Netanyahu joined Trump in announcing the plan in the midst of Trump’s impeachment trial. The Israeli premier will take part in a national election next month, the third in a year, while facing criminal charges of corruption and bribery. Trump is running for re-election in November.

During a 2008 meeting at Olmert’s Jerusalem residence, the prime minister and Abbas discussed a plan — described by veteran Mideast negotiator Dennis Ross as “far-reaching”— that would cede control of the Temple Mount to the Palestinians, withdraw Israelis from most areas of largely Arab East Jerusalem and from much of the West Bank, and keep several Israeli settlement blocs near Jerusalem intact. That plan would also called for a secure tunnel corridor between the West Bank and Gaza, a five-nation committee to oversee the holy sites of Jerusalem, an Israeli evacuation from the Jordan valley, and the absorption of some 5,000 Palestinian refugees into Israel over a five-year period.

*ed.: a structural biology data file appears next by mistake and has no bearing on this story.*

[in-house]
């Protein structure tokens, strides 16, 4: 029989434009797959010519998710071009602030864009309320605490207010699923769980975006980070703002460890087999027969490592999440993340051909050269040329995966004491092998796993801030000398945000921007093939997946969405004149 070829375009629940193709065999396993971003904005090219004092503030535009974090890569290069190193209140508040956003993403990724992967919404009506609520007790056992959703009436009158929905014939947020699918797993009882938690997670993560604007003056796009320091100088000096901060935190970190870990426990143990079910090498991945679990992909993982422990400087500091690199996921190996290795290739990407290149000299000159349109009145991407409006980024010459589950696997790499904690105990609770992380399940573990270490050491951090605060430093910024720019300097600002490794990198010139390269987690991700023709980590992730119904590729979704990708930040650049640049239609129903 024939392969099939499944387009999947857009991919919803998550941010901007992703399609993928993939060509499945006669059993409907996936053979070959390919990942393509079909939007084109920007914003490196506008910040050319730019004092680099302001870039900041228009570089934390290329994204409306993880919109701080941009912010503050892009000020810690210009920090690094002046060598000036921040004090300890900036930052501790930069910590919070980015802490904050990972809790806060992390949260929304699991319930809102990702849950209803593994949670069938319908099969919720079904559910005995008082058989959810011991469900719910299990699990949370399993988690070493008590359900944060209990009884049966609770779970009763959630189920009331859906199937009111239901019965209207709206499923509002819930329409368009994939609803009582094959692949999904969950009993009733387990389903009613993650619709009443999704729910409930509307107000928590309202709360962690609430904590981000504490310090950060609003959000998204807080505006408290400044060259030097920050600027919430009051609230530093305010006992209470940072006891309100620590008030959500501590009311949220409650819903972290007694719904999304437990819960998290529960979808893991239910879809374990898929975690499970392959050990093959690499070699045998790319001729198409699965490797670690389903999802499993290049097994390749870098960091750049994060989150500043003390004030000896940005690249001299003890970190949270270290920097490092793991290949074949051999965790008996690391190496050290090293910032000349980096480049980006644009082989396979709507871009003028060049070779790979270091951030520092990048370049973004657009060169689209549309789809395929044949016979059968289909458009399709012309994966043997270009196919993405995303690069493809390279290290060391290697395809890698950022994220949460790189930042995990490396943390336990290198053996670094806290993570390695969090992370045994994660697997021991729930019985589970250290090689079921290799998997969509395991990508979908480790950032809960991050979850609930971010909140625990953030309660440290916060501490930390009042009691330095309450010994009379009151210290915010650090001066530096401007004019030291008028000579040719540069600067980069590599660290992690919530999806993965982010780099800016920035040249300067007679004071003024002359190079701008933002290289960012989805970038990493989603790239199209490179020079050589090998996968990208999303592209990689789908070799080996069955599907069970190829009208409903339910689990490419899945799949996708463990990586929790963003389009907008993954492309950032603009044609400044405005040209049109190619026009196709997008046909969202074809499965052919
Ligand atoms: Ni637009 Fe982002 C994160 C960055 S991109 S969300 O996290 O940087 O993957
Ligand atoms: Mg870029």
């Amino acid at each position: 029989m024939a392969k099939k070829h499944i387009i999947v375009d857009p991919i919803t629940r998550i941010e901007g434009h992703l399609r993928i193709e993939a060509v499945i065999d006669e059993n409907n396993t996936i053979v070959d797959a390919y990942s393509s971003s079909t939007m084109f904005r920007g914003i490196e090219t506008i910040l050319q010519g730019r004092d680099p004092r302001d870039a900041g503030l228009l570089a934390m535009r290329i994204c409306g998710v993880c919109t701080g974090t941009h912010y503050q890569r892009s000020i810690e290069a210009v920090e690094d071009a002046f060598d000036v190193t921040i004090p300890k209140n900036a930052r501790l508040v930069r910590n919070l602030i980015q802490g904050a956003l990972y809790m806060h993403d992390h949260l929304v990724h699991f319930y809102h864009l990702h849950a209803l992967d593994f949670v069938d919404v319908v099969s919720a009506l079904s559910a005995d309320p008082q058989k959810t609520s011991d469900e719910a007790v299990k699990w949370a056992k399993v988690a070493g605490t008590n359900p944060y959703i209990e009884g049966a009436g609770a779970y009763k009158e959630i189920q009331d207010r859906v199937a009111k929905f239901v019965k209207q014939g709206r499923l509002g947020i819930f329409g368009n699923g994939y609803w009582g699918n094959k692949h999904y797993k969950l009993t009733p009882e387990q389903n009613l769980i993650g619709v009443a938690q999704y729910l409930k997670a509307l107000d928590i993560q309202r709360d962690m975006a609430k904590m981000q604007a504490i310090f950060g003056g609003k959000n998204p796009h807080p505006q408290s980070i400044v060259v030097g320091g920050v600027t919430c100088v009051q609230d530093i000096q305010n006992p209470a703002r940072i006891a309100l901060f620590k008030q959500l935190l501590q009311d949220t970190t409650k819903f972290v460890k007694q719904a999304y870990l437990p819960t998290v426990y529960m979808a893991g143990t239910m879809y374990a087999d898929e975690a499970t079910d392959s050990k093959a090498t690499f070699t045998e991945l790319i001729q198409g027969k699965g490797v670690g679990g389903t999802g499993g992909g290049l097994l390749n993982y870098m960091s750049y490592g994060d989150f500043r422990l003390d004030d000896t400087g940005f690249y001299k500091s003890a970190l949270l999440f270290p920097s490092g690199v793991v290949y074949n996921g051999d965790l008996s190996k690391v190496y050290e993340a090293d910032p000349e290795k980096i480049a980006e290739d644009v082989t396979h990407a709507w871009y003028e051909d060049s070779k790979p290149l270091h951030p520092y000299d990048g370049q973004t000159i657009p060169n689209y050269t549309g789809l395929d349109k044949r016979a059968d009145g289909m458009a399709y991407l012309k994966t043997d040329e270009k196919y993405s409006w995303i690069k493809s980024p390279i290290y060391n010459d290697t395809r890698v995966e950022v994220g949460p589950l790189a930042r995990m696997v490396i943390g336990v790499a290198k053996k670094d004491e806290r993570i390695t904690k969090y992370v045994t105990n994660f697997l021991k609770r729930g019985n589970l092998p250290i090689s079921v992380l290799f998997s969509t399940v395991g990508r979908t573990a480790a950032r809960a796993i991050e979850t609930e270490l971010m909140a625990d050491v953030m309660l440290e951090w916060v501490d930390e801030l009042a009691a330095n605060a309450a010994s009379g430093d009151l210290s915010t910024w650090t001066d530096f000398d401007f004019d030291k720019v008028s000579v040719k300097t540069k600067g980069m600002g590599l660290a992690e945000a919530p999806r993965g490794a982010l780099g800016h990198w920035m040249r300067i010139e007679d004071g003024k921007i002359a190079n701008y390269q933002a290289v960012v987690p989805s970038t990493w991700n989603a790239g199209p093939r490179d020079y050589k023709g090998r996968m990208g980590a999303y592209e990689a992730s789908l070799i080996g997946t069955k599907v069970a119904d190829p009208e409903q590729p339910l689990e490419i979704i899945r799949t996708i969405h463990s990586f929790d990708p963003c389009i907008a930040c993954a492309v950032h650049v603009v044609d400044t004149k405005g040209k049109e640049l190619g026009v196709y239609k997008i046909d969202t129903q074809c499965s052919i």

Abbas rejected that proposal, claiming that Olmert refused to give him a copy of the plan’s map to study.

In the end, no peace agreement was signed, and in 2008 Olmert left office amid a corruption scandal. He served 16 months in prison and was released in 2017.

Out of prison, Olmert returned to politics, publicly meeting with Abbas in December 2018, and claiming that if he had remained in office, he would have been able to reach a peace deal with the Palestinians.